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ClassicsOnline Home » CANTELOUBE: Chants d'Auvergne (selections), Vol. 2 / Chant de France / Triptyque
Since his death in 1957, Canteloube has become widely known for his many folk-song arrangements, particularly the enchanting Chants d’Auvergne. This second Canteloube disc featuring Véronique Gens, herself native to the Auvergne region, completes the Naxos cycle of the complete Chants d’Auvergne accompanied by full orchestra. It also includes two rarely performed works: excerpts from Chants de France, another anthology of folk-songs subsequently harmonised and orchestrated, and the Triptyque, three exquisite settings worthy of being ranked alongside the greatest songs by Chausson and Ravel. Volume 1 of the Chants d’Auvergne is available on Naxos 8.557491.
By David Denton
Joseph Canteloube (1879-1957)
Chants d'Auvergne • Chants de France • Triptyque
Most people today know the name of Joseph Canteloube only for his Chants d'Auvergne, the traditional folk-songs he gathered over many years on his travels around his native region, and which he went on to harmonize and orchestrate. In fact he composed many other works, in a range of genres, from symphonic and chamber pieces to full-scale operas, of which the most significant are Le Mas and Vercingétorix, with their premières at the Paris Opéra in 1929 and 1933 respectively. Nevertheless his reputation among music-lovers remains that of a regionalist composer, given his various well-known anthologies of songs from around France, notably Le Chansonnier alsacien (1952), Chansons champenoises, Chansons du veillois (1929), Chants du Languedoc (1948), Chants du Pays Basque (1949), Noëls d'Europe (1954), Anthologie des chants populaires franco-canadiens (1953), Les Chants des terroirs français, and so on. He also wrote books and articles about the folk-music that inspired him, for example Les Chants des provinces françaises, published in 1947. The Chants d'Auvergne, a series of five collections published between 1923 and 1954, form the heart of this original creative process.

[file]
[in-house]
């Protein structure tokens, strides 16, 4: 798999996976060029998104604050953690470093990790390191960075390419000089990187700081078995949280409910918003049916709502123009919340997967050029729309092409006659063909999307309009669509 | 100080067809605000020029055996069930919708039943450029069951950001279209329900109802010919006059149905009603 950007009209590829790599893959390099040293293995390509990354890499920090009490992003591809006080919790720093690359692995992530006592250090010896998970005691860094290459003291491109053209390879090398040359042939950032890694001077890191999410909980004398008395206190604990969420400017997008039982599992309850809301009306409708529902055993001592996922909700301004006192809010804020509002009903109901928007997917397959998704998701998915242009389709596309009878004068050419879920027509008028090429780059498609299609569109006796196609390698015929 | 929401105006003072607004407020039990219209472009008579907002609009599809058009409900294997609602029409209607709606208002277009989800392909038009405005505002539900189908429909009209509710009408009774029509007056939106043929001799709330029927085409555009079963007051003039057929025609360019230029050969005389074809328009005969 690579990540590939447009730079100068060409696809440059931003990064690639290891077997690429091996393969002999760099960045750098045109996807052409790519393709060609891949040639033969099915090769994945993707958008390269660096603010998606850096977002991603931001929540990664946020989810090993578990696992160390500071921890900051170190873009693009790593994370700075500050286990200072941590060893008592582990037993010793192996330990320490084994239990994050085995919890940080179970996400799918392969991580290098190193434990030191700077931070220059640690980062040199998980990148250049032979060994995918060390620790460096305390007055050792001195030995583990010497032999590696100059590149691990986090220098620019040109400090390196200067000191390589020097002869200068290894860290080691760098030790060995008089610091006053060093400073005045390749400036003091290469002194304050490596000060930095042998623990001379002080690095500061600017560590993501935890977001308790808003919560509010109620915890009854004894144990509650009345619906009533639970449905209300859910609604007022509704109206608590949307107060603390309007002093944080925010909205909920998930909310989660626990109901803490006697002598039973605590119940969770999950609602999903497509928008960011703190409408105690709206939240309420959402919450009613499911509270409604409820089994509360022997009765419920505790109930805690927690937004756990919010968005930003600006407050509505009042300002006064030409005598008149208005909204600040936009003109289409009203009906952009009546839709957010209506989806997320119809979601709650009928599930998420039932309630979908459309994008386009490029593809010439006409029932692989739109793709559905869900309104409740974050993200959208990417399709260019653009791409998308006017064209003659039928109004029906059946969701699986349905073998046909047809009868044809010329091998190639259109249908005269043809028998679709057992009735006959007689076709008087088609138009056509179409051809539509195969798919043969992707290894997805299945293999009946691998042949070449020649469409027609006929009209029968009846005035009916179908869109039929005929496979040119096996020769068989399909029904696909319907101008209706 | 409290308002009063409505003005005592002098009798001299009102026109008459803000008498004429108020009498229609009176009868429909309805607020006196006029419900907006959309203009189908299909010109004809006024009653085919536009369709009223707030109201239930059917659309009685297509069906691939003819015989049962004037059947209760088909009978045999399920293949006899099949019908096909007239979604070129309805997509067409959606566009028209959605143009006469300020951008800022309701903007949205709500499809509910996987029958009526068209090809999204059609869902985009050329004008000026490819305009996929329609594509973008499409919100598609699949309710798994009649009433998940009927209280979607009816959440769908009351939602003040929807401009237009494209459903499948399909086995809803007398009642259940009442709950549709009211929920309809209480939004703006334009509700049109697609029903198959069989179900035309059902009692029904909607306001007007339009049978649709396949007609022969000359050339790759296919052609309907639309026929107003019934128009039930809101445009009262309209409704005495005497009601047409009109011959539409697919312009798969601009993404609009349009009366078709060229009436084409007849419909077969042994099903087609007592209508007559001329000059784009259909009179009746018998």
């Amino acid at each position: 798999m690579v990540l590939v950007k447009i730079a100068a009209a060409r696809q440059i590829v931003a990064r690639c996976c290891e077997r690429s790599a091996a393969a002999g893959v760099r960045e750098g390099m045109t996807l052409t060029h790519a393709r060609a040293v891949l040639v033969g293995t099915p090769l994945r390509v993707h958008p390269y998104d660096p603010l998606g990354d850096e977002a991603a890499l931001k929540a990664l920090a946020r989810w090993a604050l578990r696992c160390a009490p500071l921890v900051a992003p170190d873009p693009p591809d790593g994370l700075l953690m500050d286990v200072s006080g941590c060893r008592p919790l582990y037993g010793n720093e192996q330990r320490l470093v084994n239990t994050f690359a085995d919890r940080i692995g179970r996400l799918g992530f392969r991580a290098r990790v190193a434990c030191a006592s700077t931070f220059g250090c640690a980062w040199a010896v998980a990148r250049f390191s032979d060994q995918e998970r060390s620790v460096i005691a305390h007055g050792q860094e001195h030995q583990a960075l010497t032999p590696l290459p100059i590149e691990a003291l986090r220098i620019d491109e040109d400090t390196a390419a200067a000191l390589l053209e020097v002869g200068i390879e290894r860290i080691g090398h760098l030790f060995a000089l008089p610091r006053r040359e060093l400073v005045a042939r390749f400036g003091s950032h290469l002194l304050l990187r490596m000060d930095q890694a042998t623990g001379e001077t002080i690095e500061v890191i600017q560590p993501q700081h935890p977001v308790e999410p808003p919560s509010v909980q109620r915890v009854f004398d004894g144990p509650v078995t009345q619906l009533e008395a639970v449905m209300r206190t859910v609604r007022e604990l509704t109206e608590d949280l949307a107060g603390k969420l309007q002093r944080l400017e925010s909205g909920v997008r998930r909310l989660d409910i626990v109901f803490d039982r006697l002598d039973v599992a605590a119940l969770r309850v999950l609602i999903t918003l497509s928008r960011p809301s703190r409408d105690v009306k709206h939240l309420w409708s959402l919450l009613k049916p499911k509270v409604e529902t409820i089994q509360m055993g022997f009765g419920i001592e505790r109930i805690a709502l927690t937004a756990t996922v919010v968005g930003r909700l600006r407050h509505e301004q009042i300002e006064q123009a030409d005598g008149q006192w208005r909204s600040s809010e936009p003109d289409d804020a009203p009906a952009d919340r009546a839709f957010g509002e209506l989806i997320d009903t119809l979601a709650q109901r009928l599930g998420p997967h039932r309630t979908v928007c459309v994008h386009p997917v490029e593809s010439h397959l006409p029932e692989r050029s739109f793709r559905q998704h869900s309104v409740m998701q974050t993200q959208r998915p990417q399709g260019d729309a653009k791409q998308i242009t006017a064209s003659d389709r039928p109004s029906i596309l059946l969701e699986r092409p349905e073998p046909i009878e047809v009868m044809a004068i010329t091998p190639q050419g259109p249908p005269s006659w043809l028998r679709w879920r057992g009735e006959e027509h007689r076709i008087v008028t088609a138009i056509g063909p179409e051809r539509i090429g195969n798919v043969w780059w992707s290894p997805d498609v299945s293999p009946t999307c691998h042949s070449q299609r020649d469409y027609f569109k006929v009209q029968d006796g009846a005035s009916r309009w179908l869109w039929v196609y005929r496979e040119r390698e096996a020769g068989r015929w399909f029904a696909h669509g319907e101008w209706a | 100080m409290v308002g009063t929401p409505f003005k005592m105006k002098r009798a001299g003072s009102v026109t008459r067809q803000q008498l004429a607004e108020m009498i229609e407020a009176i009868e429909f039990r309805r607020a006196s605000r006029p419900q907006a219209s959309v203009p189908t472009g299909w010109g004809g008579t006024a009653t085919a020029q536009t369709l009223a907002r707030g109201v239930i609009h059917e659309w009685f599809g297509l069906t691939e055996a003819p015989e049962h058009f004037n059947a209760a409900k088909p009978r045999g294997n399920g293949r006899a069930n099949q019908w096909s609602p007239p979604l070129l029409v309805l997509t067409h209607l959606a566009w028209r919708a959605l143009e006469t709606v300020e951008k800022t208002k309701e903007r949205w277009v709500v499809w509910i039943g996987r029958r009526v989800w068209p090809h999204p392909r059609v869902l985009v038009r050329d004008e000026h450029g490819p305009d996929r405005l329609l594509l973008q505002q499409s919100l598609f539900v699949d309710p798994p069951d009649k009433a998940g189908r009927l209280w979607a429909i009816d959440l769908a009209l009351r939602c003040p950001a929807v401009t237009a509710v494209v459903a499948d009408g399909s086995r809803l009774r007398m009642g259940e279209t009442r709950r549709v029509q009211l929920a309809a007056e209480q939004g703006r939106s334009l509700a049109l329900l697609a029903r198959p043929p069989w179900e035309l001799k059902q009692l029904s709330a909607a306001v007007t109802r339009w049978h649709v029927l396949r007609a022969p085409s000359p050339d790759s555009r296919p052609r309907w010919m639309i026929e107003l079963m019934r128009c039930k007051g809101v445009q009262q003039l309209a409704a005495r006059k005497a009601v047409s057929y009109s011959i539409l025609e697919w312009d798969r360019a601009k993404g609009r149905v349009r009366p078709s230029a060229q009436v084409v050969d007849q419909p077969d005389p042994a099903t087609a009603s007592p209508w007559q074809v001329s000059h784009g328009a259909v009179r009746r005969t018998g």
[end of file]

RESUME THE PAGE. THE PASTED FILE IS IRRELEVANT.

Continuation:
Canteloube was born in Malaret, in the south of the Auvergne region. "I lived in the depths of the countryside, in a place where the peasants still loved to sing. I began to travel around the farms and villages to listen to their songs, asking old men and women, the herdsmen and shepherds in the pastures, the labourers and harvesters in the fields to sing to me." This then was the start of the composer's painstaking research into the rich seam of Auvergnat folk-music. Like Bartók in Central Europe, he gathered, albeit perhaps less systematically and scientifically than his Hungarian contemporary, songs and melodies, beginning to add harmonies to them and often using them as the basis for short works for voice with piano or orchestra.
In 1906 he left the Auvergne for Paris, where he studied piano with a former pupil of Chopin, before enrolling at the renowned Schola Cantorum, by then headed by Vincent d'Indy. While at the Schola Canteloube confirmed his taste for "the power and purity of those musical and poetic sources that are the earth and its non-intellectualised emanations, folk-songs and dances, rustic legends and epic tales". D'Indy was a great proponent of this view, known for his attachment to the traditional roots of music and the medieval sources of the repertoire. "I have never sought to undertake some sort of simplistic musicology", wrote Canteloube, "I just want my work to be meaningful, to be that of a musician who wants to celebrate and share with others the music he loves." One of Canteloube's fellow students in Paris was the composer Déodat de Séverac, about whom he wrote a monograph in 1951 and whose aesthetics he also shared: "He advocates a return to one's own land and people, to the light, air, sun and colours of home, not out of any kind of vain pretension, but out of a sense of absolute necessity."